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Poetry and Medicine XIII: Poet unknown

Metaphors for Resilience


I learnt this short poem at school, and although I can still recite it from memory, I have no idea of its title or who wrote it. If anyone can tell me more about it, I would be delighted to know, as the poem has occupied a nook in my mind all my life, contributing to my early appreciation of poetry and my concept of resilience.

I see it as a statement of defiance in the face of forces which wear down, demoralise and destroy.


O do not let the restless sea

The rub and scrub of the wave,

Scour me out and cover me

With sand in a shallow grave.


But may my image like a rock

Scornful of the tide’s attack,

Shift no inch at the green shock

And glisten as the wave springs back.


The even line length, regular rhythm and predictable rhyme pattern make this type of poem, like the lyrics of a song, easier to remember.

Read it aloud, and note the even flow of alternating stressed and unstressed syllables. Yet in the second-to-last line this rhythm is suddenly disrupted, as though something has struck. Reading aloud also helps the reader to appreciate the repetition of sounds – the hissing of ‘s’s at the end of the first line suggesting the sound of waves, the rhyming within a line of ‘rub’ and ‘scrub,’ the repeated ‘m’s in the fifth line and the ‘sh’ sounds in the seventh line.

The words ‘let’ and ‘may’ in the first lines of each stanza are very similar in meaning, but using ‘let’ sounds better alongside ‘restless,’ whereas ‘may’ in the second stanza is phonetically more compatible with ‘my image’ which follows. When a poet selects words which sound as though they belong together, the result is more musical and aesthetically pleasing, like colours that blend well together in a painting.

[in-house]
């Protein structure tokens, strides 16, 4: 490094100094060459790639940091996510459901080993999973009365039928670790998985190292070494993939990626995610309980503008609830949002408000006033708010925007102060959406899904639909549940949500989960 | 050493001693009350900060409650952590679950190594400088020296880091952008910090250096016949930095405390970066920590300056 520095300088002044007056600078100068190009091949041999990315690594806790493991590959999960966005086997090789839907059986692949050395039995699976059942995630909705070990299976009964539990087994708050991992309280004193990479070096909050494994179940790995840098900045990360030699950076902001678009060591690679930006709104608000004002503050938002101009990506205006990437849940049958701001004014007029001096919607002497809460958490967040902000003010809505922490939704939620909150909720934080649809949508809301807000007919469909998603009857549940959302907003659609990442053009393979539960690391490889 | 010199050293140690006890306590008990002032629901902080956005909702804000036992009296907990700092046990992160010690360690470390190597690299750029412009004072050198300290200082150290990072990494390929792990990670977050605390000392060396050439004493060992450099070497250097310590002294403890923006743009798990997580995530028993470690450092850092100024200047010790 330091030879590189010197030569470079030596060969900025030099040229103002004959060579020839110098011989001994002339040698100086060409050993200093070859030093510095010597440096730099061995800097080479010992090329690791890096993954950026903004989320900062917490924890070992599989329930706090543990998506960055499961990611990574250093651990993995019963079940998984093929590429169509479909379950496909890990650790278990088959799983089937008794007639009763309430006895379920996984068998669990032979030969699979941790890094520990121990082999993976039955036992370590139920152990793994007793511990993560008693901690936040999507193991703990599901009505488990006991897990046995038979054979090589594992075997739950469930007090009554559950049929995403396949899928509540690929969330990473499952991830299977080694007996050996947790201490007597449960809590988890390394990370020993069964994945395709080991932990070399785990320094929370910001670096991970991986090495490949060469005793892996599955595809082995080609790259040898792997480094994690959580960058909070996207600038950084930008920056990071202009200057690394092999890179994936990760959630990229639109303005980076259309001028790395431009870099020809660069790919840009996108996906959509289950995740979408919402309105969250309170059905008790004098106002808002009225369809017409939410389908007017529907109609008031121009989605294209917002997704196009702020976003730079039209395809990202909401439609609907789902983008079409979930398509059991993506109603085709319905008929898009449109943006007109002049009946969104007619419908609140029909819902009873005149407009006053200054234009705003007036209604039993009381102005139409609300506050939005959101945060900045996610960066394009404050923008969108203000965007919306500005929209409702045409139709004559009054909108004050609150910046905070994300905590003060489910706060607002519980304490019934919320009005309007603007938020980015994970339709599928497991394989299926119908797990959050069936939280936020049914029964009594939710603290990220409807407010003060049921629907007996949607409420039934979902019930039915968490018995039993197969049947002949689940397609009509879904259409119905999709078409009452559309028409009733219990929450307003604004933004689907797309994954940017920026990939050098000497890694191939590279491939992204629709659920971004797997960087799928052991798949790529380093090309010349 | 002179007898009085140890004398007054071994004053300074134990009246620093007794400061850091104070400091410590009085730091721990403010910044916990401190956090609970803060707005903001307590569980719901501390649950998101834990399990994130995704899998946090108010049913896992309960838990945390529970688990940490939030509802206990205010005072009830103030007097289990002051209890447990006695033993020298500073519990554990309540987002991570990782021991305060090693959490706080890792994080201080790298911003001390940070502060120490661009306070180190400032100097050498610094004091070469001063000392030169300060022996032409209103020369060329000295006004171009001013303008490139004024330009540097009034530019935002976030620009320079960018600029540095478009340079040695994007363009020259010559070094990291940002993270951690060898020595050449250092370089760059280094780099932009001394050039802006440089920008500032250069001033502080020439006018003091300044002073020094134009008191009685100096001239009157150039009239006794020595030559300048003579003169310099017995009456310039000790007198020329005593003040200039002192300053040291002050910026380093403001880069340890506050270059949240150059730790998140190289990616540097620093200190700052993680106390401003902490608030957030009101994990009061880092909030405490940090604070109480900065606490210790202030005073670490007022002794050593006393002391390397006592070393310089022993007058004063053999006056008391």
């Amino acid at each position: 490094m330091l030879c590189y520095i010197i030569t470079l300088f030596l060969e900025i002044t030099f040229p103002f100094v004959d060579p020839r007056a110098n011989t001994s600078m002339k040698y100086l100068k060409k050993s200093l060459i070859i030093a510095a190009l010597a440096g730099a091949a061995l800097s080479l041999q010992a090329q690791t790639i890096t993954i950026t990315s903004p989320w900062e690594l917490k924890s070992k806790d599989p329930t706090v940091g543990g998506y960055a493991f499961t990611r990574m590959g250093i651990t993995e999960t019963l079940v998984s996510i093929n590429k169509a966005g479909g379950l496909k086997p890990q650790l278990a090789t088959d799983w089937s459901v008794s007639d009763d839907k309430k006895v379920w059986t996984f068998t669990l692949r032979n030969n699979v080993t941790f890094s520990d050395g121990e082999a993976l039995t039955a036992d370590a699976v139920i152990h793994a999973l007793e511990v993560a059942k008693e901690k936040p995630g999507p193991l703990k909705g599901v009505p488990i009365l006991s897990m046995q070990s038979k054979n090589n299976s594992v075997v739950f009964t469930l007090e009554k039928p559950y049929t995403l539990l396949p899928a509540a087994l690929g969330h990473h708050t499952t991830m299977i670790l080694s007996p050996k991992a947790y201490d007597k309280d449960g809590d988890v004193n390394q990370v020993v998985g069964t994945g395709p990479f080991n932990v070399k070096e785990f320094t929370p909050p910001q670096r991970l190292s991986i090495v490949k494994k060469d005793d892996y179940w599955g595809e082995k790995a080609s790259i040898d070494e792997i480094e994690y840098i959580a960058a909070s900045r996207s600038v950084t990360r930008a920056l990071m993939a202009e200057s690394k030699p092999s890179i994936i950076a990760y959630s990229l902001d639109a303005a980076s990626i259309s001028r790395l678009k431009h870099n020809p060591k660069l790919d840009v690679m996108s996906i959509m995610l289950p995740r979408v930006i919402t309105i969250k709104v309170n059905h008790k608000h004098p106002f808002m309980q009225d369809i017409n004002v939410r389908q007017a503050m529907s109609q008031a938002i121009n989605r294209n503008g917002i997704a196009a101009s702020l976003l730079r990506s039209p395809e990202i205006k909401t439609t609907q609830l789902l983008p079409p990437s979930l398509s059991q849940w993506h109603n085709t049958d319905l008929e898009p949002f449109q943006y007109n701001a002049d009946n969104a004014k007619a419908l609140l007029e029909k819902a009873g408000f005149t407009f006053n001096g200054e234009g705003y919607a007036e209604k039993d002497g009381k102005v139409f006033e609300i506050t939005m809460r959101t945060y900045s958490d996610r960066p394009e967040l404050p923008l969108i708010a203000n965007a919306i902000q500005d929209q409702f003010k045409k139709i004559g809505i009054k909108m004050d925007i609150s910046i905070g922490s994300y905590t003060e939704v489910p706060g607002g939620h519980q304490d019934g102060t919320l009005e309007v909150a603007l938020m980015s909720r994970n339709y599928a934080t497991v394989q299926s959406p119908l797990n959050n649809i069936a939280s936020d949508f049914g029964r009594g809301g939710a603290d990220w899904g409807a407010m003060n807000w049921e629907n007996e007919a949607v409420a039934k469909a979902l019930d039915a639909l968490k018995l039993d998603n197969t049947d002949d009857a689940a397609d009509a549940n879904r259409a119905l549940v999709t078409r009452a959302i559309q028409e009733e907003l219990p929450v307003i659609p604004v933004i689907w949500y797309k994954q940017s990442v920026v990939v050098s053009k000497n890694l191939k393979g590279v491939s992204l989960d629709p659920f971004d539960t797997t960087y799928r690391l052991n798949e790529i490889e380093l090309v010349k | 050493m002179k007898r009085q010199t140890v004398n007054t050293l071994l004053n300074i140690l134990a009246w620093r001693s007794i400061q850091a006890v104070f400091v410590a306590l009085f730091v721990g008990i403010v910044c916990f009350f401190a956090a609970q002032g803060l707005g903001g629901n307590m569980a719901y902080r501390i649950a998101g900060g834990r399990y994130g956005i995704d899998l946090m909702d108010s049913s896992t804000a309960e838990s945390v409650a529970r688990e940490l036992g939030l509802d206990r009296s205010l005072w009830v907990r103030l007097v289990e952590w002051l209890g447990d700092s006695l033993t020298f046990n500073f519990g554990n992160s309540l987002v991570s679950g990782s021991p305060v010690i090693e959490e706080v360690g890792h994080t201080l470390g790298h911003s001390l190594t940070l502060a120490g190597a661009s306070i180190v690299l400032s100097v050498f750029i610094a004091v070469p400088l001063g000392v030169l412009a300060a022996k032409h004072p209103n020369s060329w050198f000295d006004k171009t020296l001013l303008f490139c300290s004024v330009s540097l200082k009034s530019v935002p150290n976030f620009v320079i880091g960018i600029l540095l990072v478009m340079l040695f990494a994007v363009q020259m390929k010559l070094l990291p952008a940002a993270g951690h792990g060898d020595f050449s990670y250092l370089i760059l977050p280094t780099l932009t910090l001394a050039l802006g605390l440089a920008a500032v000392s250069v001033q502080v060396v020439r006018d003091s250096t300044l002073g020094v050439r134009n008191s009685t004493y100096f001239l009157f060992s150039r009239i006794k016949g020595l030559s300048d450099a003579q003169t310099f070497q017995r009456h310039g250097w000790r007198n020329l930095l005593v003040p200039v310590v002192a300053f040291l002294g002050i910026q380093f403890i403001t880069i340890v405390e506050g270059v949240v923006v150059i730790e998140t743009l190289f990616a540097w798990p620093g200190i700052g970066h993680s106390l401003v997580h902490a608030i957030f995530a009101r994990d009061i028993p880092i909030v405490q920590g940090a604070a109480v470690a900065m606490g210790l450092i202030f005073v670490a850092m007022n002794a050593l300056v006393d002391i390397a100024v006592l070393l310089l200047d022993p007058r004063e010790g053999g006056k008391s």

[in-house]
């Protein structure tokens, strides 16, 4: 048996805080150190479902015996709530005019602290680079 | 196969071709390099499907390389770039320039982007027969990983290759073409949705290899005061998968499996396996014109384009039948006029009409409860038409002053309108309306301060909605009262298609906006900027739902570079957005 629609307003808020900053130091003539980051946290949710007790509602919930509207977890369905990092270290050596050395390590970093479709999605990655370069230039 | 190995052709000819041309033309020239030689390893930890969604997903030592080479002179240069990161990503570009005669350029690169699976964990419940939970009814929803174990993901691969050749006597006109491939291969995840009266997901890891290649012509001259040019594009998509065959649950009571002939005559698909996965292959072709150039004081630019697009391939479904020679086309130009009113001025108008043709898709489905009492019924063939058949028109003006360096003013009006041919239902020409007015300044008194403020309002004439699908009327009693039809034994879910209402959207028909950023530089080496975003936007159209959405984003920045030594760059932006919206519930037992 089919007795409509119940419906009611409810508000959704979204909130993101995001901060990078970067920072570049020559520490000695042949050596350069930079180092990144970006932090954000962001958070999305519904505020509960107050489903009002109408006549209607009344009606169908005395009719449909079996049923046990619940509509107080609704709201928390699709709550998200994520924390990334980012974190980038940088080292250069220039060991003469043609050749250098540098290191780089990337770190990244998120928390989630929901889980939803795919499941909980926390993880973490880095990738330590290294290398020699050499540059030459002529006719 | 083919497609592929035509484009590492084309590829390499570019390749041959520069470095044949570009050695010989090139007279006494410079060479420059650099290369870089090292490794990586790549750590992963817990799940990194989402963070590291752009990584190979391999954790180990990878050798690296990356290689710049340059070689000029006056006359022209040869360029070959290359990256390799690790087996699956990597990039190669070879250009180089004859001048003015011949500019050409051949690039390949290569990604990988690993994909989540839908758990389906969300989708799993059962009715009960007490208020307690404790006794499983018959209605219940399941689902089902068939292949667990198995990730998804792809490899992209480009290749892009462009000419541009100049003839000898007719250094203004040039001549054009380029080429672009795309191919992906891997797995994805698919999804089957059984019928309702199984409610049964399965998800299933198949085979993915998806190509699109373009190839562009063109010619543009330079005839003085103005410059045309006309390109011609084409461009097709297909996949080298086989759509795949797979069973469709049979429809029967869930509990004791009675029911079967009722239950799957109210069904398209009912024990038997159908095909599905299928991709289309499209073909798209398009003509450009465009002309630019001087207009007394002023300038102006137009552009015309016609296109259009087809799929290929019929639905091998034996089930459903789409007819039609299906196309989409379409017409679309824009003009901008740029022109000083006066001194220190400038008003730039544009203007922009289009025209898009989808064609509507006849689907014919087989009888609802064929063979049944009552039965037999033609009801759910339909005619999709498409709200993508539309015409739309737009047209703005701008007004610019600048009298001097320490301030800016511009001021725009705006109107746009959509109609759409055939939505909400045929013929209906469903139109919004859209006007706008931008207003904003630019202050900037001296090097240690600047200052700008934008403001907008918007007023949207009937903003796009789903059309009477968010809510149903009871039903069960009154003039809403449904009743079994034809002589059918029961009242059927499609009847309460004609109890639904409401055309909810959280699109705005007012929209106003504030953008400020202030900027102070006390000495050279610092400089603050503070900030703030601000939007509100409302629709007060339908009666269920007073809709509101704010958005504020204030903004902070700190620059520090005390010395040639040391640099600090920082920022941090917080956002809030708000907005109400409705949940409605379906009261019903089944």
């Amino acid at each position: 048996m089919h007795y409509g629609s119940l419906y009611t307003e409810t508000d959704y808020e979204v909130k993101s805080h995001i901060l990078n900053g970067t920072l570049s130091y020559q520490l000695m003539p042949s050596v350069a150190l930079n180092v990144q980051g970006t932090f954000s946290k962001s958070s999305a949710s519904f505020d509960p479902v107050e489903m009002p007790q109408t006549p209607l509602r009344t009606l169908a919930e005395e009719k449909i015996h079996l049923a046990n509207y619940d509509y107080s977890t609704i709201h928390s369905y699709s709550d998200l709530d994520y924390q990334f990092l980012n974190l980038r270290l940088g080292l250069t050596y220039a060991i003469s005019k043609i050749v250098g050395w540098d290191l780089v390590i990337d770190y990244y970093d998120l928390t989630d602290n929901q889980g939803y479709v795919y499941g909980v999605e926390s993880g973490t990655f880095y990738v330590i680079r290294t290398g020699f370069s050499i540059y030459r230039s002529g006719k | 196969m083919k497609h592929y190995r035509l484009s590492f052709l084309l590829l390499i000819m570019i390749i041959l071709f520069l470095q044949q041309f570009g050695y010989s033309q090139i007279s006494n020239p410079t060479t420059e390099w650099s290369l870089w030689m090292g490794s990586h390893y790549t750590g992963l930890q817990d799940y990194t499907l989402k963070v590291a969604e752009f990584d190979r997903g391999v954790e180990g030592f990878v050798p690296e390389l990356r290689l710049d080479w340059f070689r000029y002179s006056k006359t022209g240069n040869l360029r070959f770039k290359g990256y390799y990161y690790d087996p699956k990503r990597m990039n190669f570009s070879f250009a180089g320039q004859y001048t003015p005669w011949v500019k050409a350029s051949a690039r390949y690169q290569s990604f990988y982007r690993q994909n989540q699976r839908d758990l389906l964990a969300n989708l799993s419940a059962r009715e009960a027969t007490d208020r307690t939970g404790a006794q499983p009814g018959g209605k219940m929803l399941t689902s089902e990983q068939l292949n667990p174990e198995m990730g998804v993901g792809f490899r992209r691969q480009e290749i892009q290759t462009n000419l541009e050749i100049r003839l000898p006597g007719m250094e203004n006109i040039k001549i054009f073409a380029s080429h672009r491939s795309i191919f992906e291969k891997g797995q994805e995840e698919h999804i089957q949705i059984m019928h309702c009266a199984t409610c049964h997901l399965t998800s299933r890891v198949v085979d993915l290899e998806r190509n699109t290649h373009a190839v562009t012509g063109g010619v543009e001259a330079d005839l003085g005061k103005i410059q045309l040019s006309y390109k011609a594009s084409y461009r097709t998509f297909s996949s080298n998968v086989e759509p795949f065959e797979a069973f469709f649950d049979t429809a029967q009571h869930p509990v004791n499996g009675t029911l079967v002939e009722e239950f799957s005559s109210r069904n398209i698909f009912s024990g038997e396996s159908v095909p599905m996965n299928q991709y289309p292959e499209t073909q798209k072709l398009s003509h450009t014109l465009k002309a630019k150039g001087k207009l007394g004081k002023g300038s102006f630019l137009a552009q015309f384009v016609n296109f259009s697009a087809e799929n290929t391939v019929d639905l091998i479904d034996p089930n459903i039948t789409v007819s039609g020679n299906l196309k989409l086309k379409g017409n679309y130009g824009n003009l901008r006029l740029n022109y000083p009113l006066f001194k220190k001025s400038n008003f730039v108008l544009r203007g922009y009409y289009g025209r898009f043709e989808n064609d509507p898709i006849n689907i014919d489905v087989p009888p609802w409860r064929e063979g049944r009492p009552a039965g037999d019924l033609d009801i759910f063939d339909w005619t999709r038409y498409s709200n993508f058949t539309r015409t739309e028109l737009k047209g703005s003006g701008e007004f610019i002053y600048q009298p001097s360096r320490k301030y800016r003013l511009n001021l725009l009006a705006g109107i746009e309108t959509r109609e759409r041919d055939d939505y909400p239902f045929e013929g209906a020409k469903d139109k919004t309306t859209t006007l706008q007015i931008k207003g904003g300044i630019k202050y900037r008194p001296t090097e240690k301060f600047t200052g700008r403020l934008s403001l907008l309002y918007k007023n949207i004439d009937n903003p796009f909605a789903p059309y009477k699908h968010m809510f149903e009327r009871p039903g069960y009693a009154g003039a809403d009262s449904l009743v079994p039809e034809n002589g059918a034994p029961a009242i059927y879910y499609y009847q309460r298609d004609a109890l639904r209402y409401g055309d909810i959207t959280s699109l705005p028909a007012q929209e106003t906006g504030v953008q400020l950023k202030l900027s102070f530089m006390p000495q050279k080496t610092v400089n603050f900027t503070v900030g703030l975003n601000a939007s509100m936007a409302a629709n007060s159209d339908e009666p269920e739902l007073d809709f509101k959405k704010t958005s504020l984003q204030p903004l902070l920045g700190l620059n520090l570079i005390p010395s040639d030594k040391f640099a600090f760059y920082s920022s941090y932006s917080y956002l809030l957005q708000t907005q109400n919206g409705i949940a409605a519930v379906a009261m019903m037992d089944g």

But the main strength in this poem lies in the metaphors. The scouring effect of a restless sea can be seen as a metaphor for anything that steadily grinds us down, such as the constant burden of endless patient need, and working in a health system badly in need of reform. When we talk of burnout in our workforce, we are using a different metaphor or figure of speech for the same thing. Becoming slowly buried in sand, and the image of a shallow grave, convey a sense of being terminally overwhelmed.

But the second stanza is far more positive. The narrator is drawn to the image or metaphor of a rock, standing unmoved as the force of each wave’s assault is absorbed, confidently glistening as it springs back.

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